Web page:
Over the course of the film, Neo and the audience slowly realize that the prophecy is actually just another form control. All of Neo’s powers aren’t evidence of him transcending the system. His ability to do these things are just another part of the system. In other words, Neo isn’t breaking free from the Matrix in any meaningful way, but rather playing a predetermined role in a larger system. Or as the Architect [very cryptically] says: “You are the eventuality of an anomaly, that despite my sincerest efforts, I have been unable to eliminate from what is otherwise a harmony of mathematical precision. While it remains a burden assiduously avoided, it is not unexpected and thus, not beyond a measure of control.” Which brings us to the central problem of the film: action. When we say action, we don’t mean over the top fight scenes, which there are plenty of. Instead, what we’re talking about here is dramatic action – or any choice that a character makes to advance their goal and the overall plot of the film. These don’t have to be big, weighty choices. They can be as small as Luke deciding to follow R2D2 on his mission to find Obi Wan. And, when it comes down to it, there just isn’t much dramatic action in the Matrix Reloaded. Add in the fact that all of Neo’s “choices” are just an illusion created by a larger system of control, and you start to realize that there’s actually no dramatic action here. Zero, zip, none.

Instead, we’re bogged down by lengthy, philosophically confused monologues about determinism. Determinism loosely believes that through cause and effect, every moment in the future is dictated by a moment in the past. Think of it like watching dominos fall. If you know which domino falls first, you can be certain which one falls next, ad infinitum. The Matrix Reloaded takes this philosophy and runs with it. The opening scene is actually from the film’s closing moments, hammering home that the events of the past have already cemented the film’s ending. In the scene, Neo dreams of Trinity kicking ass with a bike helmet before being shot. Factor in that the Matrix has restarted six times already and you begin to realize that the film’s ending isn’t just predetermined, but that the whole world has been literally stuck in a loop.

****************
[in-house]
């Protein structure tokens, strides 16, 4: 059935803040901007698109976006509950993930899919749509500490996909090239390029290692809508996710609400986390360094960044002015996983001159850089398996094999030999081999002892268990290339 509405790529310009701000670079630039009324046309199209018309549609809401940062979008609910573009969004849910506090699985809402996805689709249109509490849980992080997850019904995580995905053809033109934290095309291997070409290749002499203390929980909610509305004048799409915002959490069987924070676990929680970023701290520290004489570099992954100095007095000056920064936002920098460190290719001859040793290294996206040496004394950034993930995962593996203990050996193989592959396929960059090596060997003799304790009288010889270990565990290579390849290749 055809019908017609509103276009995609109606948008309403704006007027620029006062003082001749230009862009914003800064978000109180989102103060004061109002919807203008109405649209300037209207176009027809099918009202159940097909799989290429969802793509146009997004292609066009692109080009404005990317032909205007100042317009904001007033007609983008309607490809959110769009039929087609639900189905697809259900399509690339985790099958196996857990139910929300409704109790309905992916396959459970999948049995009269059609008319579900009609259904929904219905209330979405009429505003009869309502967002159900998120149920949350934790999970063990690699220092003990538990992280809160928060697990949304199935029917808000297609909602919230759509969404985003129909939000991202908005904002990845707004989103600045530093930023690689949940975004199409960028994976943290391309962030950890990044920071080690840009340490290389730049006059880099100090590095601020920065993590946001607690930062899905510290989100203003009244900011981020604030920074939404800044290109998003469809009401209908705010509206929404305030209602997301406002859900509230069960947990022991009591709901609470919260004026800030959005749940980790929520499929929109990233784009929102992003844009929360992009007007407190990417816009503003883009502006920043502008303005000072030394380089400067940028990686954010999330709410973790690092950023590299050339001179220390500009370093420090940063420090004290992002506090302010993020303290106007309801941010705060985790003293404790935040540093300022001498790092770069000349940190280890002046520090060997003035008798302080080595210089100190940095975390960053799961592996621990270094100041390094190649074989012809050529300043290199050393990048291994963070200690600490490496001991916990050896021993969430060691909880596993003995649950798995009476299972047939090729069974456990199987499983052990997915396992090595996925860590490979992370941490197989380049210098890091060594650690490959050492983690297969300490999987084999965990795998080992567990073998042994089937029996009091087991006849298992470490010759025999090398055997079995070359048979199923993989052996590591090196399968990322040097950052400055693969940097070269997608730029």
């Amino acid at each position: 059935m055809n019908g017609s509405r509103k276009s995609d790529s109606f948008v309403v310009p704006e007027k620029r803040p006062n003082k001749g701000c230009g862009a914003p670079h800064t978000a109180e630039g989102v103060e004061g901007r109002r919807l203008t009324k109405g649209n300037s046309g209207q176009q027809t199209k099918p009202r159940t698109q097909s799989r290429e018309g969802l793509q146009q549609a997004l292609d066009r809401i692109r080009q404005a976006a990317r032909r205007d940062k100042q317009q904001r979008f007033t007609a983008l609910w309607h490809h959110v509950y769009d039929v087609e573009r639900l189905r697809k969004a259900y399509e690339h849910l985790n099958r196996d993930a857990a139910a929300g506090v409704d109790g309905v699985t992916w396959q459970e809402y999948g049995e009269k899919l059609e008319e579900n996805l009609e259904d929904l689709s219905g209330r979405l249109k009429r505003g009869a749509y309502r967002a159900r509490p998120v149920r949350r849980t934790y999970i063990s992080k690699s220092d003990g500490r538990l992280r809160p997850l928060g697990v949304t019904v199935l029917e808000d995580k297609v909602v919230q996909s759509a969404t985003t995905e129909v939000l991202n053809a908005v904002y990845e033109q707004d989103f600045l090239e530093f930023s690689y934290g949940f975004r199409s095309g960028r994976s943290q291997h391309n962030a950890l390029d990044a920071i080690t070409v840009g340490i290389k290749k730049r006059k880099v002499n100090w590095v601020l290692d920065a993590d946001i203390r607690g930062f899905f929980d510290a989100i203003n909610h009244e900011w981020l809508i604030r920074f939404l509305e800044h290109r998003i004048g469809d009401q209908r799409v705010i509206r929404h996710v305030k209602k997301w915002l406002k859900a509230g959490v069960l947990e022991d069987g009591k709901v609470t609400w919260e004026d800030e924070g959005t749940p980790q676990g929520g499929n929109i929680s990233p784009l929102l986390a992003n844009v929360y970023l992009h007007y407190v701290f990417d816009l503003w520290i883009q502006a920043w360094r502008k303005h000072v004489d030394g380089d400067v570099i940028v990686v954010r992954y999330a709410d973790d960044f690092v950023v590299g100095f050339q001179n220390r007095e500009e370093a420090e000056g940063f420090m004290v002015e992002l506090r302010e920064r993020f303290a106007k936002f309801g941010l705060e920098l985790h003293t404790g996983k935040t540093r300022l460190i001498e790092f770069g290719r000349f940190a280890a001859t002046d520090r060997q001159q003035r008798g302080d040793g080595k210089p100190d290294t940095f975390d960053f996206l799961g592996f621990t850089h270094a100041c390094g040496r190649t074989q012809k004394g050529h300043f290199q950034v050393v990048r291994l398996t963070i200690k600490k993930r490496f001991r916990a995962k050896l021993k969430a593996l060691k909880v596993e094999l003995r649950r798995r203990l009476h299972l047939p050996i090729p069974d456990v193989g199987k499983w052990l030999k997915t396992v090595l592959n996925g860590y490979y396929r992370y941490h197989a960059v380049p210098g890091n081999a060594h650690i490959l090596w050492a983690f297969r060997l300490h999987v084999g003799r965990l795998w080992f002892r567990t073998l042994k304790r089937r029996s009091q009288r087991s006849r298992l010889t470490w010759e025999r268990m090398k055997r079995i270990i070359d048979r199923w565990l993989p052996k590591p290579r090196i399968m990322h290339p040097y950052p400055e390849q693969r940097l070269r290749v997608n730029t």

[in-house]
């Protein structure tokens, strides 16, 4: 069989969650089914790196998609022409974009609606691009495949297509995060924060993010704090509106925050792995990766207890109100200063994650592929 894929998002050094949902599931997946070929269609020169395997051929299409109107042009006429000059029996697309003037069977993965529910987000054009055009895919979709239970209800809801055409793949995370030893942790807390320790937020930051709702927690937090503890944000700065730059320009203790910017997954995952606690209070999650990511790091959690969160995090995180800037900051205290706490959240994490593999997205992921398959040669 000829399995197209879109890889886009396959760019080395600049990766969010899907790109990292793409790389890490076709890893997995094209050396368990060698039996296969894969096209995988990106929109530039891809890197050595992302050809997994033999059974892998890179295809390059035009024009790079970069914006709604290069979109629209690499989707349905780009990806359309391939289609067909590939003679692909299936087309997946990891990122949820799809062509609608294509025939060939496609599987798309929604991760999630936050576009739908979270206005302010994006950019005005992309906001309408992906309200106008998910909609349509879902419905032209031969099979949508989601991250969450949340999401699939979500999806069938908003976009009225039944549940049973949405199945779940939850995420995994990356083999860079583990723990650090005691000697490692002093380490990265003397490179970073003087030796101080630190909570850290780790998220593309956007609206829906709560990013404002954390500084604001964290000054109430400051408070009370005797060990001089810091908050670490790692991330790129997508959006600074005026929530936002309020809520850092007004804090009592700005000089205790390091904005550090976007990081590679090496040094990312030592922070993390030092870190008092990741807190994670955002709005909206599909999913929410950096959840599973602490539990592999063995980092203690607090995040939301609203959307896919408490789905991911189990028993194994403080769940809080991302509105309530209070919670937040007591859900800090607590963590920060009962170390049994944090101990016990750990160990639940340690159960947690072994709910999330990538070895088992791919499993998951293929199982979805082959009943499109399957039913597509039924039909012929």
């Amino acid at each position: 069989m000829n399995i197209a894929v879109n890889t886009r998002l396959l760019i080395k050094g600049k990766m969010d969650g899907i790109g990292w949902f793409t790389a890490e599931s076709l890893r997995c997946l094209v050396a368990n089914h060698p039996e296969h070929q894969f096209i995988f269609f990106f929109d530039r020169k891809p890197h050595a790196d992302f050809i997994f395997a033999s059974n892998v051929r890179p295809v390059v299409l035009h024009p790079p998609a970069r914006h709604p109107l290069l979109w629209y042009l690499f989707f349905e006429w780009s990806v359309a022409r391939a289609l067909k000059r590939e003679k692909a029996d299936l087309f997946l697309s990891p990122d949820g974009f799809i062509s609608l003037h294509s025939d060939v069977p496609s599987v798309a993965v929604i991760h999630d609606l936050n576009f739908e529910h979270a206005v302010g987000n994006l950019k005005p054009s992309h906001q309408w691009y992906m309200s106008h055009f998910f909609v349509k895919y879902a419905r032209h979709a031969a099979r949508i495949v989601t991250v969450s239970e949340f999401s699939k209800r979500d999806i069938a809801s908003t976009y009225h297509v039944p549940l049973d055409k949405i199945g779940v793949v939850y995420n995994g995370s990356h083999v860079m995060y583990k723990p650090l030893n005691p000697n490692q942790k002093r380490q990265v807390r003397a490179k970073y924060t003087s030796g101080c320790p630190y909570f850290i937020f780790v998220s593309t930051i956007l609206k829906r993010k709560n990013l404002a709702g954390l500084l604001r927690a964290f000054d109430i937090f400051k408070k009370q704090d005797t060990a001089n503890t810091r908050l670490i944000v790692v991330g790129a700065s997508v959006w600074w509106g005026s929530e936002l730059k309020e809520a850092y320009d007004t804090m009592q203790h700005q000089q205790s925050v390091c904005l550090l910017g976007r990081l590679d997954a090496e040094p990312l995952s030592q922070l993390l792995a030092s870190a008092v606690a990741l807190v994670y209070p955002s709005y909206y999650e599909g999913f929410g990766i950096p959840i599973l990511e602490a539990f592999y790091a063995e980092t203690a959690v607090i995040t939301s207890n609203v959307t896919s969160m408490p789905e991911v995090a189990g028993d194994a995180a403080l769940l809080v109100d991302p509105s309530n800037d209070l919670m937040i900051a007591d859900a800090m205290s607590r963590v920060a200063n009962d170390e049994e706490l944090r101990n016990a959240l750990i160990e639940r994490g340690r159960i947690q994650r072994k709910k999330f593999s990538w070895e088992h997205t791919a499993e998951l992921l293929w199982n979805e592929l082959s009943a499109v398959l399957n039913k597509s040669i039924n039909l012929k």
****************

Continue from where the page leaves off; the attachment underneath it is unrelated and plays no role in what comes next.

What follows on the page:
The punch clock in the guards’ office strikes midnight, showing the literal completion of a circle and the seamless transition from one day’s end to another’s beginning. And the Key Maker, while explaining his plan to infiltrate the tower, says that they have exactly 314 seconds for Neo to reach the Architect – a conspicuously exact amount of time, which happens to be the first three digits of pi. Side note: pi also shows up in other places too, like being spray painted on the wall outside of the Oracle’s apartment. These images are constant reminders that Neo isn’t blazing a new path, but rather retreading a circle for the 6th time. Neo awakes from this dream, worried as only Keanu Reeves can possibly emote. Importantly, there are no choices made in this opening, except for Neo choosing to admit he doesn’t know what to do.